The 2017 Senior Perspectives is the 12th in a series of annual collections. Senior captains and representatives of teams at Harvard have been invited to contribute viewpoints based on personal experience from both their senior seasons and full varsity careers at Harvard.
Destiny Nunley, Women's Basketball
Hometown: North Richland Hills, Texas
House Affiliation: Leverett
My experience as a student athlete here at Harvard was, as I’m sure many have said, an incredible one. After suffering a season ending injury literally hours before our first game my freshman year, I slowly but sure rehabbed and fought my way back onto the court, earning myself a starting role and a captainship. The memories I’ll most likely walk away remembering most, are the lessons I learned as a co-captain. I had been elected captain as a senior in high school and thought, “oh, it’ll probably be the same thing, right?” Wrong. I didn’t consider the fact that these were women I was supposed to be leading; women from all over the country, and the world (since we’re including our incredibly brilliant 16 year old freshman from France), at different stages in their growth and development into young adults. We no longer have our parents behind us to peek over our shoulders and make sure we’re on the right track. We are truly learning what it means to be independent. So no, it wasn’t the same as leading my high school team.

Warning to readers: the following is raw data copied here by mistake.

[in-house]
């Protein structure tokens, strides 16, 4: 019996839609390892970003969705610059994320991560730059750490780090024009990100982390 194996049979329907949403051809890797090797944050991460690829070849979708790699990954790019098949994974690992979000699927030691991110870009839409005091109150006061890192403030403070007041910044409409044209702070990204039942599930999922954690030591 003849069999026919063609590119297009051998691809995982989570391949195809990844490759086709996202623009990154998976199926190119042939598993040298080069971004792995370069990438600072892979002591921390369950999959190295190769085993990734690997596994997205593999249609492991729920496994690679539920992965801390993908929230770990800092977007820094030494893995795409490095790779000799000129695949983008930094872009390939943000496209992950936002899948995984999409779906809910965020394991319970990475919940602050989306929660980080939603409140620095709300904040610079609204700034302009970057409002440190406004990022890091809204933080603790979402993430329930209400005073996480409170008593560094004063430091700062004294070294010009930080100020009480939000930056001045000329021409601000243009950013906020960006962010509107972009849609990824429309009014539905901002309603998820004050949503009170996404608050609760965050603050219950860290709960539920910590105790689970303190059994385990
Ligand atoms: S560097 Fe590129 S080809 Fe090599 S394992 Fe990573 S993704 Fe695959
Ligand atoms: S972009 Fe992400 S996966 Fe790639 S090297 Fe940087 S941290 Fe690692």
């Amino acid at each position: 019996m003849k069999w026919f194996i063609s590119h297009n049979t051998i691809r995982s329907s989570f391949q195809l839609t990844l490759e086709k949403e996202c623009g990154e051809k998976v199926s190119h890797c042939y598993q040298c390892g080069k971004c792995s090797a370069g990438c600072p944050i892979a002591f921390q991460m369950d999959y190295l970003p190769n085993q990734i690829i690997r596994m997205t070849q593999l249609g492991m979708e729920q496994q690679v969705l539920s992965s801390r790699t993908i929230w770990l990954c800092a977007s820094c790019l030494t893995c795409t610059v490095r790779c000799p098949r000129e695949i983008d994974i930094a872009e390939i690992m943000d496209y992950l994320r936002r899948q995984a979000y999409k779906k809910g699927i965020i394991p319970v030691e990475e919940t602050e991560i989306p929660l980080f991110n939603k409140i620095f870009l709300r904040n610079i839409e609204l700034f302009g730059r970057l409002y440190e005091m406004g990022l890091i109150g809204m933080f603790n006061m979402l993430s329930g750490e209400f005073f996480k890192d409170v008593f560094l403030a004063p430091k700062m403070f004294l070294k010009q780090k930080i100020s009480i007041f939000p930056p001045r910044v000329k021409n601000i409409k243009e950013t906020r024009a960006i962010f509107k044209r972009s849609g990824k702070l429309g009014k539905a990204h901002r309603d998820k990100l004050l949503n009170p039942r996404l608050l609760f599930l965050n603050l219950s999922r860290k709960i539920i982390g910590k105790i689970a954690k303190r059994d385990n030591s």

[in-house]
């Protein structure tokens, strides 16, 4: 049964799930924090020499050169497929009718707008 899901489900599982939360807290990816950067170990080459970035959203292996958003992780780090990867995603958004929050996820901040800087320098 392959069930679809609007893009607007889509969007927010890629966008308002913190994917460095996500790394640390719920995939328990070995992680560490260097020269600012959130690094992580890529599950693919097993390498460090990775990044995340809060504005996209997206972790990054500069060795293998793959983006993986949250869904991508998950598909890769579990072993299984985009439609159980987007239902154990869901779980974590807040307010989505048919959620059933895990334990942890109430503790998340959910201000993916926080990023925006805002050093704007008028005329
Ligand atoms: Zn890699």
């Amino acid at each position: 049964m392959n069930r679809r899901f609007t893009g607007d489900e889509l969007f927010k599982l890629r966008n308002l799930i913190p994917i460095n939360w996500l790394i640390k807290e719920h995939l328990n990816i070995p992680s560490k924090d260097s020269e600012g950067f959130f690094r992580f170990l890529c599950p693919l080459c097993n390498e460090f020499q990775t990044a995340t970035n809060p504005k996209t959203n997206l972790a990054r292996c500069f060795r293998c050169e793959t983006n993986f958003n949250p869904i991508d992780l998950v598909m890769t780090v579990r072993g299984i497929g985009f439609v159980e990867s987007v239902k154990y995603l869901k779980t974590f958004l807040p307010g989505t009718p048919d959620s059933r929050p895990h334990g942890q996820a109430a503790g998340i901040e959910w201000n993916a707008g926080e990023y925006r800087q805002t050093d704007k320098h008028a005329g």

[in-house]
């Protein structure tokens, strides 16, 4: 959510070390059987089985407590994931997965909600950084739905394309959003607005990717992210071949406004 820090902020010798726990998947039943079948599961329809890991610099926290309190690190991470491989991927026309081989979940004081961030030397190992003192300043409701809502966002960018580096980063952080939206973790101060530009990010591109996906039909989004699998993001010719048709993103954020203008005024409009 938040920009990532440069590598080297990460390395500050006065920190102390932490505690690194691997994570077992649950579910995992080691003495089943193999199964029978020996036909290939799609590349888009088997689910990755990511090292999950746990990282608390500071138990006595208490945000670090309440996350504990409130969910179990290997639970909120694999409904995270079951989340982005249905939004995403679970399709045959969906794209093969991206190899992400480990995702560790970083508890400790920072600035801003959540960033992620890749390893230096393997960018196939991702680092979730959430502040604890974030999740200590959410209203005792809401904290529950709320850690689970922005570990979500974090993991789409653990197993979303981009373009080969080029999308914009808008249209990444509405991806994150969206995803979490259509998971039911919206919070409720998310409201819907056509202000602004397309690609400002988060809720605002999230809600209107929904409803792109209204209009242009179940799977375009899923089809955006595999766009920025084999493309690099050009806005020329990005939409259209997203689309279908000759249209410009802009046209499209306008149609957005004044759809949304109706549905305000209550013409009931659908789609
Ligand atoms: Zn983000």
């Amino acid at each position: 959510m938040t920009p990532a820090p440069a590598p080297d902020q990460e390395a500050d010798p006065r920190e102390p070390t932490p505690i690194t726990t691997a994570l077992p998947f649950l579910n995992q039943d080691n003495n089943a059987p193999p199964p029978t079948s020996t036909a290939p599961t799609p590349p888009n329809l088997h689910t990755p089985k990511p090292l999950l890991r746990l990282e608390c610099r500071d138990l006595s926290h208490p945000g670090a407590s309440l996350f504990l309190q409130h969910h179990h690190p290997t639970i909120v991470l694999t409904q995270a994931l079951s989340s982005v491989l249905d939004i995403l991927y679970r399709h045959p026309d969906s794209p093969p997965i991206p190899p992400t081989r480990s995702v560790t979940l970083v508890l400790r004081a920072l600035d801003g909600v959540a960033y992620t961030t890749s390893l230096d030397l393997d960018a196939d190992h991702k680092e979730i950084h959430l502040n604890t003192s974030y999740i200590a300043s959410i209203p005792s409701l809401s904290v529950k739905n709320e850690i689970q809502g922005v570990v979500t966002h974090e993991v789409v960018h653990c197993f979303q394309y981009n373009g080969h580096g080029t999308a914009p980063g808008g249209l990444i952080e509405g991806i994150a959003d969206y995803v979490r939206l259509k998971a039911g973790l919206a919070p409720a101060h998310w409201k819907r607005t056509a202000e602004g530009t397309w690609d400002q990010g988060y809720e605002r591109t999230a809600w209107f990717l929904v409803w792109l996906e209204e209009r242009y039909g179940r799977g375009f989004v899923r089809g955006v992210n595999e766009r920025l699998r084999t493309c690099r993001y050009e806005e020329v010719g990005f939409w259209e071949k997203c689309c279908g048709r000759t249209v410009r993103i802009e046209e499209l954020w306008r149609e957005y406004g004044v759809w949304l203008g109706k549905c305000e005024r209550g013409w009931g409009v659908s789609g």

Taylor and I (you guessed it, my co-captain and now one of my best friends) spent countless hours sitting up in our rooms deciding what the best way to lead our team would be. See, we’re both the type that like being liked. So when someone broke a team rule, we would almost literally draw sticks to decide who had to be the bad guy. But as the year went on, we both grew stronger. We realized that our team’s collective end goal was what was most important, not whether or not they liked us for that day. We realized that we were elected for a reason; that the team had entrusted us to hold them accountable and lead them to the finish line and they expected us to hold them to high standards, even if they didn’t always like it. And alongside that, they knew that we were fighting right along with them: holding back tears when you’d get hit in the mouth during a pickup game, fighting the urge to quit when running what felt like 100 sprints, and cheering when it all came together after a win. And that was the beauty of being a Harvard captain. The sisterhood. And that’s something I’ll hold near and dear to my heart forever.